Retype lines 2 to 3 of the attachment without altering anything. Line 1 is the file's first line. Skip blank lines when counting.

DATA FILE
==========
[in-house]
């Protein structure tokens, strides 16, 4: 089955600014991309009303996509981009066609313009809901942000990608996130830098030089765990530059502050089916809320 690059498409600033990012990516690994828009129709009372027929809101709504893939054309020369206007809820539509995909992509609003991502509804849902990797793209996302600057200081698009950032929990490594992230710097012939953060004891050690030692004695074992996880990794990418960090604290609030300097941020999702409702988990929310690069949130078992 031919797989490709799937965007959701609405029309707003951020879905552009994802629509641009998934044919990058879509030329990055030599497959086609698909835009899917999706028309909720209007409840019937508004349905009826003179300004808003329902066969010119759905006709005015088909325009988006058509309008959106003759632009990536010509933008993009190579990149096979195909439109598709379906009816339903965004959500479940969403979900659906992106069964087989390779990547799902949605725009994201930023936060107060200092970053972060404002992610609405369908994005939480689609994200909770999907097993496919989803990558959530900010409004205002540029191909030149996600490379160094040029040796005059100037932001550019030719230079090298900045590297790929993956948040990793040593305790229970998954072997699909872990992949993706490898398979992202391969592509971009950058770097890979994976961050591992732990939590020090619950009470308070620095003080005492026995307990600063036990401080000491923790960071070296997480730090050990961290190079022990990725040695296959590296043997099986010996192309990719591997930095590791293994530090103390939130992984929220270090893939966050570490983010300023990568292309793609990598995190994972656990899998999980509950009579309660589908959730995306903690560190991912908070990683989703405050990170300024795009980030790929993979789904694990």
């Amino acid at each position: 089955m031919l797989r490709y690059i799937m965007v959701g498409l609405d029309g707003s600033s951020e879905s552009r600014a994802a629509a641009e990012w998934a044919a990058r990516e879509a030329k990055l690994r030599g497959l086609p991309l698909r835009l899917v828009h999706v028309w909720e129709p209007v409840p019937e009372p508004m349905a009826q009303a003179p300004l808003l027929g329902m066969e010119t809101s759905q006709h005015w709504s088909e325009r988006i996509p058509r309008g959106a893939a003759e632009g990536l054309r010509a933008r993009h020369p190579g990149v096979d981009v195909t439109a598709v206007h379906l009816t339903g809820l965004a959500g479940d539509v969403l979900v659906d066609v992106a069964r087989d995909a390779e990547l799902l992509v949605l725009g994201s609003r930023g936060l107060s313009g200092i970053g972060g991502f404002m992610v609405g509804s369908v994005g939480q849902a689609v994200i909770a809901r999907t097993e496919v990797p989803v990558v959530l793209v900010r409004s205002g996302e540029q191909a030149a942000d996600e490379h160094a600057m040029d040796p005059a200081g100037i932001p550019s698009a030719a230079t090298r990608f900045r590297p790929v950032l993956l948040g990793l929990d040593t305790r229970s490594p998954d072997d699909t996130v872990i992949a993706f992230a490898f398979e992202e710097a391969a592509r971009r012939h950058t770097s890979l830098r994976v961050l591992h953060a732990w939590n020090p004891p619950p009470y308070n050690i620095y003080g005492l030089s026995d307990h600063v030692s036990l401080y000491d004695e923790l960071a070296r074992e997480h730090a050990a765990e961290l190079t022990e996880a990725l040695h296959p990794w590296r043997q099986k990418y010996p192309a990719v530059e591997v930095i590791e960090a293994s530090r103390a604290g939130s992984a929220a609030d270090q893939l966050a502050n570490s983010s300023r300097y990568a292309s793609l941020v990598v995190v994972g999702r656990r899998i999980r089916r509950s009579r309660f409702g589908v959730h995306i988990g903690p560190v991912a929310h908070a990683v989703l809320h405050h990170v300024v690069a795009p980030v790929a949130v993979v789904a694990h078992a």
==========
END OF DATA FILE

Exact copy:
């Protein structure tokens, strides 16, 4: 089955600014991309009303996509981009066609313009809901942000990608996130830098030089765990530059502050089916809320 690059498409600033990012990516690994828009129709009372027929809101709504893939054309020369206007809820539509995909992509609003991502509804849902990797793209996302600057200081698009950032929990490594992230710097012939953060004891050690030692004695074992996880990794990418960090604290609030300097941020999702409702988990929310690069949130078992 031919797989490709799937965007959701609405029309707003951020879905552009994802629509641009998934044919990058879509030329990055030599497959086609698909835009899917999706028309909720209007409840019937508004349905009826003179300004808003329902066969010119759905006709005015088909325009988006058509309008959106003759632009990536010509933008993009190579990149096979195909439109598709379906009816339903965004959500479940969403979900659906992106069964087989390779990547799902949605725009994201930023936060107060200092970053972060404002992610609405369908994005939480689609994200909770999907097993496919989803990558959530900010409004205002540029191909030149996600490379160094040029040796005059100037932001550019030719230079090298900045590297790929993956948040990793040593305790229970998954072997699909872990992949993706490898398979992202391969592509971009950058770097890979994976961050591992732990939590020090619950009470308070620095003080005492026995307990600063036990401080000491923790960071070296997480730090050990961290190079022990990725040695296959590296043997099986010996192309990719591997930095590791293994530090103390939130992984929220270090893939966050570490983010300023990568292309793609990598995190994972656990899998999980509950009579309660589908959730995306903690560190991912908070990683989703405050990170300024795009980030790929993979789904694990």
């Amino acid at each position: 089955m031919l797989r490709y690059i799937m965007v959701g498409l609405d029309g707003s600033s951020e879905s552009r600014a994802a629509a641009e990012w998934a044919a990058r990516e879509a030329k990055l690994r030599g497959l086609p991309l698909r835009l899917v828009h999706v028309w909720e129709p209007v409840p019937e009372p508004m349905a009826q009303a003179p300004l808003l027929g329902m066969e010119t809101s759905q006709h005015w709504s088909e325009r988006i996509p058509r309008g959106a893939a003759e632009g990536l054309r010509a933008r993009h020369p190579g990149v096979d981009v195909t439109a598709v206007h379906l009816t339903g809820l965004a959500g479940d539509v969403l979900v659906d066609v992106a069964r087989d995909a390779e990547l799902l992509v949605l725009g994201s609003r930023g936060l107060s313009g200092i970053g972060g991502f404002m992610v609405g509804s369908v994005g939480q849902a689609v994200i909770a809901r999907t097993e496919v990797p989803v990558v959530l793209v900010r409004s205002g996302e540029q191909a030149a942000d996600e490379h160094a600057m040029d040796p005059a200081g100037i932001p550019s698009a030719a230079t090298r990608f900045r590297p790929v950032l993956l948040g990793l929990d040593t305790r229970s490594p998954d072997d699909t996130v872990i992949a993706f992230a490898f398979e992202e710097a391969a592509r971009r012939h950058t770097s890979l830098r994976v961050l591992h953060a732990w939590n020090p004891p619950p009470y308070n050690i620095y003080g005492l030089s026995d307990h600063v030692s036990l401080y000491d004695e923790l960071a070296r074992e997480h730090a050990a765990e961290l190079t022990e996880a990725l040695h296959p990794w590296r043997q099986k990418y010996p192309a990719v530059e591997v930095i590791e960090a293994s530090r103390a604290g939130s992984a929220a609030d270090q893939l966050a502050n570490s983010s300023r300097y990568a292309s793609l941020v990598v995190v994972g999702r656990r899998i999980r089916r509950s009579r309660f409702g589908v959730h995306i988990g903690p560190v991912a929310h908070a990683v989703l809320h405050h990170v300024v690069a795009p980030v790929a949130v993979v789904a694990h078992a």